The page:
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Summary: A sermon for Pentecost 19B/Proper 23 preached on 10/11/2009 at Our Saviour’s Lutheran Church, Audubon, Iowa. It answers the real question of the text: "What must I do to inherit eternal life."

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How many of you here this morning enjoy shopping? For a lot of us, shopping can be a wonderful experience, especially if you are shopping for stuff you like. When time and money are available for a shopping trip, we often look through the ads either in the newspaper or online to find the best deals. We then travel to the store or the mall with great anticipation. Once we get there, we see all sorts of things that catch our attention. We look at something that wasn’t on our list and think “hmm…I already have one of those at home, but I could sure use a new one with all the latest features on it!” If you’re like me, sometimes you end up picking up a few things that are not on the list as well. It’s a lot of fun….until you get to the checkout stand. The cashier runs your items through the scanner, and then, presents you with your total amount due. That joy and excitement suddenly vanishes. “Wait a minute…how did the bill get to be THAT big? Surely there has to be some mistake!” But nope, it’s right. All those extras added up, turning your wonderful shopping experience a bit sour. Or, for others of you, it happens when you get your monthly phone, cable, or satellite TV bills. You see the total is more than you expect, and then go through each itemized charge, to find all sorts of extra charges, and perhaps a few extra long distance calls someone in your house made that went over your limit. Or, if you start out to build something, or start into a home improvement project it ends up requiring more work than expected. There just always seems to be more than we bargained for in life, isn’t there?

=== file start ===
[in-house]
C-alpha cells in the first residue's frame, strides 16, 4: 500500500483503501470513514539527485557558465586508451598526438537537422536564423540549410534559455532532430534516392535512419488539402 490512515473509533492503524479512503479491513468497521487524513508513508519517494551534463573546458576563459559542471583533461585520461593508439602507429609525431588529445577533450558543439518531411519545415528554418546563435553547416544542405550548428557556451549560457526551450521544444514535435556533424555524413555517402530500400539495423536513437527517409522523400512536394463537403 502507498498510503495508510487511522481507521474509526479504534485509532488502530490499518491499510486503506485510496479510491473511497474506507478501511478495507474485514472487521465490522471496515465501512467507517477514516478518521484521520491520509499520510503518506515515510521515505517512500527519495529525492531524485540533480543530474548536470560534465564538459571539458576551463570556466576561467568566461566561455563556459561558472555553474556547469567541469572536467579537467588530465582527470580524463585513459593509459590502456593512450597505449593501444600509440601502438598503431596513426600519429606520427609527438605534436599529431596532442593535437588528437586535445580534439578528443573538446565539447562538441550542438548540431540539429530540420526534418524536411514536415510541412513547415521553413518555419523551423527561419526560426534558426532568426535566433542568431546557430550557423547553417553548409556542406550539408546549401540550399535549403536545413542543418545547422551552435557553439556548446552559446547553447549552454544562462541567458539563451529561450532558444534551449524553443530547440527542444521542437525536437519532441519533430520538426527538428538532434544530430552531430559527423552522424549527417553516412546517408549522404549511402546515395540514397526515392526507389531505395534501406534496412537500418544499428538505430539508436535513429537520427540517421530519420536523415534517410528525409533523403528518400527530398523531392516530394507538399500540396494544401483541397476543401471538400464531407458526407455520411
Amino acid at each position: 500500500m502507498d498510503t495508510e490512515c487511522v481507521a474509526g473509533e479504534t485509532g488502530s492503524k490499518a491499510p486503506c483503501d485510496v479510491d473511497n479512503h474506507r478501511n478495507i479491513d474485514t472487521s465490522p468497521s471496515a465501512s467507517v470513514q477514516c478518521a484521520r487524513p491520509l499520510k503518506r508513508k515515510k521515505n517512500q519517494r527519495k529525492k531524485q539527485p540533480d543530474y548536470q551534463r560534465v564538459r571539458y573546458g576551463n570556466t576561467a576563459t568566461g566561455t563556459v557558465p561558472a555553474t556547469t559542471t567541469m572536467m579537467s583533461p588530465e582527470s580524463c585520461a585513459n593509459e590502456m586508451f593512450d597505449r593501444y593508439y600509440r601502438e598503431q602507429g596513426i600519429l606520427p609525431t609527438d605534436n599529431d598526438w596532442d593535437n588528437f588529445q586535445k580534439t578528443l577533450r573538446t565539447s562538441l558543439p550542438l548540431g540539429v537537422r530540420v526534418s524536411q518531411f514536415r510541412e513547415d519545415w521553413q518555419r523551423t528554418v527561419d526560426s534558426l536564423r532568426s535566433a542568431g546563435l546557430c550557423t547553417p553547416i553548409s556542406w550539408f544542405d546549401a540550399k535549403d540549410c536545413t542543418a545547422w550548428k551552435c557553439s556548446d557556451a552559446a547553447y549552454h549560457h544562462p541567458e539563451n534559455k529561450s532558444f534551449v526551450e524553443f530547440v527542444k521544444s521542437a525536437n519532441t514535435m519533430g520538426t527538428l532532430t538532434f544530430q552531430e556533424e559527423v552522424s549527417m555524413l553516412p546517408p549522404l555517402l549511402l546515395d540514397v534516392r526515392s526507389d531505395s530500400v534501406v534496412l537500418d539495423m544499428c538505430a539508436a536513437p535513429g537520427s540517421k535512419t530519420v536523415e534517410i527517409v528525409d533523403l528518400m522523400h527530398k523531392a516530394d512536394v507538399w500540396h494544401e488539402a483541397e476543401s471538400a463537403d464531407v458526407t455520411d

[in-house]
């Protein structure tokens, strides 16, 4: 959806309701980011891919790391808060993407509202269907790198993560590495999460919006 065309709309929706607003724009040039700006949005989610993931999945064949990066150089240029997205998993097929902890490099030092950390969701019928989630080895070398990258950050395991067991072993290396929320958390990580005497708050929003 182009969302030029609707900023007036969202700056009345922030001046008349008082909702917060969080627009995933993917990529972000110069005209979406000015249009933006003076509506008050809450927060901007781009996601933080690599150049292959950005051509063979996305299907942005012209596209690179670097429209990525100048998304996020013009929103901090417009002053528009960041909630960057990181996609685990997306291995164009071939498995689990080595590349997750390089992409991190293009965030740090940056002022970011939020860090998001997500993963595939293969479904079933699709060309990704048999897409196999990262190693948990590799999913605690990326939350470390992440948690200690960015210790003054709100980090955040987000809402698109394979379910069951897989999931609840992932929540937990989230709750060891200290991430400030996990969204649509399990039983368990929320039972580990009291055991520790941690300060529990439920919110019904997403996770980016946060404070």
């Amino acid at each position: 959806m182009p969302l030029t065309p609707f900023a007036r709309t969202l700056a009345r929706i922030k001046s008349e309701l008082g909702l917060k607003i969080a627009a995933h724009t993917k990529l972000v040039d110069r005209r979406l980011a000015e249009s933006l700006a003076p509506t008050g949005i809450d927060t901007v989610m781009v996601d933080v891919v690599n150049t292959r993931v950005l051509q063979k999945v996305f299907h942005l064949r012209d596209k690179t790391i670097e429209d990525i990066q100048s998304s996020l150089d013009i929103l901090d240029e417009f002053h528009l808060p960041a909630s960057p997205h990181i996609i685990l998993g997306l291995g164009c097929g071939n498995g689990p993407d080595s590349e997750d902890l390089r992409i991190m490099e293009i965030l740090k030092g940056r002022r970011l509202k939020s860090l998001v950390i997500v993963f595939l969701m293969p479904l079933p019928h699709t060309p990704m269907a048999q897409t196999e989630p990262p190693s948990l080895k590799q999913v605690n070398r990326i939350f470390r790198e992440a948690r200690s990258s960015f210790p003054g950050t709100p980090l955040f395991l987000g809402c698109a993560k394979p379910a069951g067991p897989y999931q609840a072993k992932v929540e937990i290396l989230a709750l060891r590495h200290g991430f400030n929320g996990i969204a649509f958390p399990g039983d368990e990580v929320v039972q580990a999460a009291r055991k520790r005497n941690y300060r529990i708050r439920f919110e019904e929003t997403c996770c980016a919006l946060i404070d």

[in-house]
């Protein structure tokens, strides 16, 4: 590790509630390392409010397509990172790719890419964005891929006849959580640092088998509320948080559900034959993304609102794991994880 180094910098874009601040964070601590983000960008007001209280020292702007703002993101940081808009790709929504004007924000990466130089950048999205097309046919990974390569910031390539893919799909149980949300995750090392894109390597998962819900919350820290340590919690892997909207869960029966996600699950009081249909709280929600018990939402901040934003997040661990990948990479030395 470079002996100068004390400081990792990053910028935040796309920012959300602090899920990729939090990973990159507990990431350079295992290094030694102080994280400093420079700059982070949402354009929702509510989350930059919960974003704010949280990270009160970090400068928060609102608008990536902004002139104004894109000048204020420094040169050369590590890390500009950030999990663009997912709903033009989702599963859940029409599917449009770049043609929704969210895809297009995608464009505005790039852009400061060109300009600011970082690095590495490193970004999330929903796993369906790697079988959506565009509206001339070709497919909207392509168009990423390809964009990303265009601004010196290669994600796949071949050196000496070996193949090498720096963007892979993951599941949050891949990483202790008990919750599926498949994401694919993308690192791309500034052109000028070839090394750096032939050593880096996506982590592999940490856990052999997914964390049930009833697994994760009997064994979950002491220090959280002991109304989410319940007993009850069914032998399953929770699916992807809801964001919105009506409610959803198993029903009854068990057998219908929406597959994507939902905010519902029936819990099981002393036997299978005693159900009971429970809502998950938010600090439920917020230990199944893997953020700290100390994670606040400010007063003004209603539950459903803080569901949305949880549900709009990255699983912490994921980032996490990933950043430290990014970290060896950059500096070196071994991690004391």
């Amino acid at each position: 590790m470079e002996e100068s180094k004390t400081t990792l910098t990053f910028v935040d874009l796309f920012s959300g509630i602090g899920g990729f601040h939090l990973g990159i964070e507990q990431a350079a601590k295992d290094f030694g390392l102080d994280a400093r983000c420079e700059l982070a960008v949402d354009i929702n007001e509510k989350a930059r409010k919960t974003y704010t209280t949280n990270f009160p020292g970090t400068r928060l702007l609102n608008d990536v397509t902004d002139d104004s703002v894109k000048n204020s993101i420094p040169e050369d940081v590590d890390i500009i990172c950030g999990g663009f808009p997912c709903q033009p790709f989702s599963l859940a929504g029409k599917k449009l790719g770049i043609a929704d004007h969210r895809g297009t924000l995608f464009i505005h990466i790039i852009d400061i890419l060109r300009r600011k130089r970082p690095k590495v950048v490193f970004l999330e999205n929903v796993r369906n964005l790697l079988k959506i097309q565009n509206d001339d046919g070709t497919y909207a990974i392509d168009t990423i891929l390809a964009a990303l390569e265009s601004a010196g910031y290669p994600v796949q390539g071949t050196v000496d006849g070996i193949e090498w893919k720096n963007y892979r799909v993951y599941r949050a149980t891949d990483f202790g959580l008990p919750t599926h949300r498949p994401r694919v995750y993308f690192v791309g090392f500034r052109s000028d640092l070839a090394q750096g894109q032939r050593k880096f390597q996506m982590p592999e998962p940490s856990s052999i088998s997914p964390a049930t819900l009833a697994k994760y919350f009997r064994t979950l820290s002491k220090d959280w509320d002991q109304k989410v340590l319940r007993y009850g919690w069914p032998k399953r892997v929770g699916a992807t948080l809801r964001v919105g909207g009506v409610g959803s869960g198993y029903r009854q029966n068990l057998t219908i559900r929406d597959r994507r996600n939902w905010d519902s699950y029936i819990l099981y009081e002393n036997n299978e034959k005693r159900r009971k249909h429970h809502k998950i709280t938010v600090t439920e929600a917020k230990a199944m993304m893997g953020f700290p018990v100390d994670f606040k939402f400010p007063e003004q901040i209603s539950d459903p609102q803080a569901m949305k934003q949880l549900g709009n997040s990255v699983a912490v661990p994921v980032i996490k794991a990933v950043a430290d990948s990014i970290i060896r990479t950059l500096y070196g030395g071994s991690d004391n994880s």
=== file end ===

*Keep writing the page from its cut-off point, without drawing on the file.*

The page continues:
The young man who approaches Jesus in our Gospel reading for this morning has a similar experience. We read into the text that when this man comes to Jesus, he’s very excited at first. In fact, he runs up to Jesus and kneels before him, which shows us he has to be pretty excited about having this opportunity to ask Jesus a question, and to have Jesus give him an answer. He addresses Jesus “Good Teacher, what must I do to inherit eternal life?” Seems like a simple enough question, that deserves a simple answer.

So, Jesus starts His response by saying “Why do you call me good? No one is good except God alone.” Jesus, being God in flesh, the 2nd person of the Trinity, can see beyond this guy’s question. He sees what is in this man’s heart. He sees the real question this guy is asking. What prompts Jesus’ response. “You know the commandments: Do not murder, Do not commit adultery, Do not steal, do not bear false witness, Do not defraud (or covet as most of you learned it in the Small Catechism), Honor your father and mother.” What Jesus is saying, is “Okay, you want to talk about Good and eternal life? Well, we have to use God’s definition of Good. Are you good according to God’s standards? Have you perfectly kept the commandments?” Jesus gives this young man a brief review of the commandments.

And this young man’s response is telling. He says “Teacher, all these I have kept from my youth.” He listens to Jesus reel off the commandments on how to treat his neighbor, and this guy seems like a shoe in. He’s what we would consider a “good person.” I can just picture this guy treating this like a checklist as Jesus is reciting these commandments. “Let’s see here….do not murder, check. Do not commit adultery, check. Do not steal, never done that one, so check. And it goes like this on down the list. It’s like that shopping analogy I started the sermon with. He’s looking at the list of commandments Jesus is reciting, and treating it as a shopping list, and now, here he is at the check out counter. He’s ready to find out that all of his law keeping has earned him eternal life.


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